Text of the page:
Without this weird behaviour, things are ordered correctly:
sage: all(RealNumber('0.'+'9'*i) < RealNumber('0.'+'9'*(i+1)) for i in range(3,1000))
True
sage: all(RealNumber('0.'+'9'*i) < RealNumber('0.'+'9'*j) for i in range(3,100) for j in range(i+1,100))
TrueFri, 09 Dec 2016 06:28:12 -0600http://ask.sagemath.org/question/35963/issues-with-99999999999/?answer=35967#post-id-35967Comment by eric_g for <p>When you write:</p>
<pre><code>sage: a=.99999999999999999; b=0.999999999999999999999999999999999
</code></pre>
<p>You should understand that, while they have an exact <em>decimal</em> representation, those numbers can not be written in <em>binary</em> form exactly (i.e. there are no integers <code>p</code> and <code>q</code> such that <code>a=p/2^q</code>). So, when Sage transforms them into floating-point numbers, it has to round them. Since the rounding is done toward the closest floating-point number (with some given precision), sompetimes it is rounded from below, sometimes from above. When two numbers <code>a<b</code> are converted to floating point <em>with the same precision</em>, of course the corresponding floating-point numbers are ordered in a monotonic way. There is no reason why it should be the case when the numbers are rounded with different precisions, since increasing the precision adds some new floating-point numbers inbetween to which <code>b</code> will be rounded.</p>
<p>Here is some Sage code to understand your issue:</p>
<pre><code>sage: a.parent()
Real Field with 54 bits of precision
sage: b.parent()
Real Field with 110 bits of precision
sage: a.sign_mantissa_exponent()
(1, 9007199254740992, -53)
sage: a.exact_rational()
1
sage: b.sign_mantissa_exponent()
(1, 1298074214633706907132624082305023, -110)
sage: b.exact_rational()
1298074214633706907132624082305023/1298074214633706907132624082305024
</code></pre>
<p><strong>EDIT</strong>: It turns out that there was a bug with the way Sage currently deals with <code>.999...</code> vs <code>0.999...</code>, see <a href="https://groups.google.com/forum/#!msg/sage-devel/KhaL5hX08uM/jUq9lTHZCgAJ">https://groups.google.com/forum/#!msg...</a></p>
<p>Without this weird behaviour, things are ordered correctly:</p>
<pre><code>sage: all(RealNumber('0.'+'9'*i) < RealNumber('0.'+'9'*(i+1)) for i in range(3,1000))
True
sage: all(RealNumber('0.'+'9'*i) < RealNumber('0.'+'9'*j) for i in range(3,100) for j in range(i+1,100))
True
</code></pre>
http://ask.sagemath.org/question/35963/issues-with-99999999999/?comment=35969#post-id-35969Besides, the example
sage: a=.99999999999999999; b=0.999999999999999999999999999999999
sage: a<b
False
is not so surprising if you print out `a-1` and `b-1`:
sage: a-1
0.000000000000000
sage: b-1
-7.7037197775489434122239117703397e-34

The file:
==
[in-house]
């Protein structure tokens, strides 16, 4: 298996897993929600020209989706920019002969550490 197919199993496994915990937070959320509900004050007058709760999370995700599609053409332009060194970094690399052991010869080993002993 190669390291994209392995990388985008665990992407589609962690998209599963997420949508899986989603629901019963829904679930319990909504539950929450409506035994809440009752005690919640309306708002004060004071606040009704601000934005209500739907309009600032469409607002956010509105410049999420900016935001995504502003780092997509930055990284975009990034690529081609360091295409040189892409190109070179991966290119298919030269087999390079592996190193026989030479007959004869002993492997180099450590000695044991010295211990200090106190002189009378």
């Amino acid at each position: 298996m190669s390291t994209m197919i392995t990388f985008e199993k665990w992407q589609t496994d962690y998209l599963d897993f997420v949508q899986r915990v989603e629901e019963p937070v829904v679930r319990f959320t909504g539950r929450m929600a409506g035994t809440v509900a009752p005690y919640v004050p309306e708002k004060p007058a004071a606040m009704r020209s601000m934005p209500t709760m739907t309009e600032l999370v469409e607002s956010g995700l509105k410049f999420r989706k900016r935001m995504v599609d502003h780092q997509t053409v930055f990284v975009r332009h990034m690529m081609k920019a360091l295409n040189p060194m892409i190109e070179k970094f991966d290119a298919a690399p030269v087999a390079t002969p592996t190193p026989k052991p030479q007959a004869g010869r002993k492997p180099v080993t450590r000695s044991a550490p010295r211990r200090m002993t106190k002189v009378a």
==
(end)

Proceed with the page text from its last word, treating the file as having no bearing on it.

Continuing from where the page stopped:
It is then mathematically correct that `a<b`.Fri, 09 Dec 2016 06:57:02 -0600http://ask.sagemath.org/question/35963/issues-with-99999999999/?comment=35969#post-id-35969Comment by eric_g for <p>When you write:</p>
<pre><code>sage: a=.99999999999999999; b=0.999999999999999999999999999999999
</code></pre>
<p>You should understand that, while they have an exact <em>decimal</em> representation, those numbers can not be written in <em>binary</em> form exactly (i.e. there are no integers <code>p</code> and <code>q</code> such that <code>a=p/2^q</code>). So, when Sage transforms them into floating-point numbers, it has to round them. Since the rounding is done toward the closest floating-point number (with some given precision), sompetimes it is rounded from below, sometimes from above. When two numbers <code>a<b</code> are converted to floating point <em>with the same precision</em>, of course the corresponding floating-point numbers are ordered in a monotonic way. There is no reason why it should be the case when the numbers are rounded with different precisions, since increasing the precision adds some new floating-point numbers inbetween to which <code>b</code> will be rounded.</p>
<p>Here is some Sage code to understand your issue:</p>
<pre><code>sage: a.parent()
Real Field with 54 bits of precision
sage: b.parent()
Real Field with 110 bits of precision
sage: a.sign_mantissa_exponent()
(1, 9007199254740992, -53)
sage: a.exact_rational()
1
sage: b.sign_mantissa_exponent()
(1, 1298074214633706907132624082305023, -110)
sage: b.exact_rational()
1298074214633706907132624082305023/1298074214633706907132624082305024
</code></pre>
<p><strong>EDIT</strong>: It turns out that there was a bug with the way Sage currently deals with <code>.999...</code> vs <code>0.999...</code>, see <a href="https://groups.google.com/forum/#!msg/sage-devel/KhaL5hX08uM/jUq9lTHZCgAJ">https://groups.google.com/forum/#!msg...</a></p>
<p>Without this weird behaviour, things are ordered correctly:</p>
<pre><code>sage: all(RealNumber('0.'+'9'*i) < RealNumber('0.'+'9'*(i+1)) for i in range(3,1000))
True
sage: all(RealNumber('0.'+'9'*i) < RealNumber('0.'+'9'*j) for i in range(3,100) for j in range(i+1,100))
True
</code></pre>
http://ask.sagemath.org/question/35963/issues-with-99999999999/?comment=35968#post-id-35968In complement to @tmonteil's answer, you may have a look at what Sage's is doing when you enter `a=.99999999999999999`: it converts the string `".99999999999999999"` to a real number of finite precision, the latter being determined by the length of the string. Indeed Sage's preparser is invoking the function `RealNumber`:
sage: preparse("a=.99999999999999999")
"a=RealNumber('.99999999999999999')"
and you can have a look at what this function is doing via
sage: RealNumber??Fri, 09 Dec 2016 06:47:02 -0600http://ask.sagemath.org/question/35963/issues-with-99999999999/?comment=35968#post-id-35968